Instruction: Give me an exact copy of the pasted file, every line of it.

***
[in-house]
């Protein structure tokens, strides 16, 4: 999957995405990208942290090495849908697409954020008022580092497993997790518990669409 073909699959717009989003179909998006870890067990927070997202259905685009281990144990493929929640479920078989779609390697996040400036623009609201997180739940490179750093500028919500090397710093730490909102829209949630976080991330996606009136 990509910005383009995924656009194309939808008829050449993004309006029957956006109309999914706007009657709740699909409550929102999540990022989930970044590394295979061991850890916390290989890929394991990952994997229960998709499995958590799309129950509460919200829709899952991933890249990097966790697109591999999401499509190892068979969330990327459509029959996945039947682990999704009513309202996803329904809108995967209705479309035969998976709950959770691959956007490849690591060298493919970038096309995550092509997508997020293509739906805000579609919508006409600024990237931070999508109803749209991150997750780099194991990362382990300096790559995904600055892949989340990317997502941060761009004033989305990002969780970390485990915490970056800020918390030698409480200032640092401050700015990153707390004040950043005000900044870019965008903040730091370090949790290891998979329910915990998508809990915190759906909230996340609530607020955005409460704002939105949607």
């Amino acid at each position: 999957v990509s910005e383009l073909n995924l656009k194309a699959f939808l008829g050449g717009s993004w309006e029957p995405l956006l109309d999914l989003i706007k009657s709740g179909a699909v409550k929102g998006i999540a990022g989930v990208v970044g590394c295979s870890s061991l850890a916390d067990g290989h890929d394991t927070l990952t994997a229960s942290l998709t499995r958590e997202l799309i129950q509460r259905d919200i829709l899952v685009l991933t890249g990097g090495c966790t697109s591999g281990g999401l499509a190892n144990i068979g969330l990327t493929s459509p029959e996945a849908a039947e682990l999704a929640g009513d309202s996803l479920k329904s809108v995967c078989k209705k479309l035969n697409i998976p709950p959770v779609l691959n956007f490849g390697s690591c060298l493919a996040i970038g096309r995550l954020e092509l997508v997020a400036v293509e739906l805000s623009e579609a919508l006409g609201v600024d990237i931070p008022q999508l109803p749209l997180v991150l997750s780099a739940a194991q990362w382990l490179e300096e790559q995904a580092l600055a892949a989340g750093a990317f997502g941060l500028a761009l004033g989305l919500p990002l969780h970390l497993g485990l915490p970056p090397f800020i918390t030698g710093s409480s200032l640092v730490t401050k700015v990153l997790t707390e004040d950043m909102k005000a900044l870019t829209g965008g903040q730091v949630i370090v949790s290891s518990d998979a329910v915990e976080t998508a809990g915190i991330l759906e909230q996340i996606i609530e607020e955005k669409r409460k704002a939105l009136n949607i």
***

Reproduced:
[in-house]
């Protein structure tokens, strides 16, 4: 999957995405990208942290090495849908697409954020008022580092497993997790518990669409 073909699959717009989003179909998006870890067990927070997202259905685009281990144990493929929640479920078989779609390697996040400036623009609201997180739940490179750093500028919500090397710093730490909102829209949630976080991330996606009136 990509910005383009995924656009194309939808008829050449993004309006029957956006109309999914706007009657709740699909409550929102999540990022989930970044590394295979061991850890916390290989890929394991990952994997229960998709499995958590799309129950509460919200829709899952991933890249990097966790697109591999999401499509190892068979969330990327459509029959996945039947682990999704009513309202996803329904809108995967209705479309035969998976709950959770691959956007490849690591060298493919970038096309995550092509997508997020293509739906805000579609919508006409600024990237931070999508109803749209991150997750780099194991990362382990300096790559995904600055892949989340990317997502941060761009004033989305990002969780970390485990915490970056800020918390030698409480200032640092401050700015990153707390004040950043005000900044870019965008903040730091370090949790290891998979329910915990998508809990915190759906909230996340609530607020955005409460704002939105949607």
């Amino acid at each position: 999957v990509s910005e383009l073909n995924l656009k194309a699959f939808l008829g050449g717009s993004w309006e029957p995405l956006l109309d999914l989003i706007k009657s709740g179909a699909v409550k929102g998006i999540a990022g989930v990208v970044g590394c295979s870890s061991l850890a916390d067990g290989h890929d394991t927070l990952t994997a229960s942290l998709t499995r958590e997202l799309i129950q509460r259905d919200i829709l899952v685009l991933t890249g990097g090495c966790t697109s591999g281990g999401l499509a190892n144990i068979g969330l990327t493929s459509p029959e996945a849908a039947e682990l999704a929640g009513d309202s996803l479920k329904s809108v995967c078989k209705k479309l035969n697409i998976p709950p959770v779609l691959n956007f490849g390697s690591c060298l493919a996040i970038g096309r995550l954020e092509l997508v997020a400036v293509e739906l805000s623009e579609a919508l006409g609201v600024d990237i931070p008022q999508l109803p749209l997180v991150l997750s780099a739940a194991q990362w382990l490179e300096e790559q995904a580092l600055a892949a989340g750093a990317f997502g941060l500028a761009l004033g989305l919500p990002l969780h970390l497993g485990l915490p970056p090397f800020i918390t030698g710093s409480s200032l640092v730490t401050k700015v990153l997790t707390e004040d950043m909102k005000a900044l870019t829209g965008g903040q730091v949630i370090v949790s290891s518990d998979a329910v915990e976080t998508a809990g915190i991330l759906e909230q996340i996606i609530e607020e955005k669409r409460k704002a939105l009136n949607i």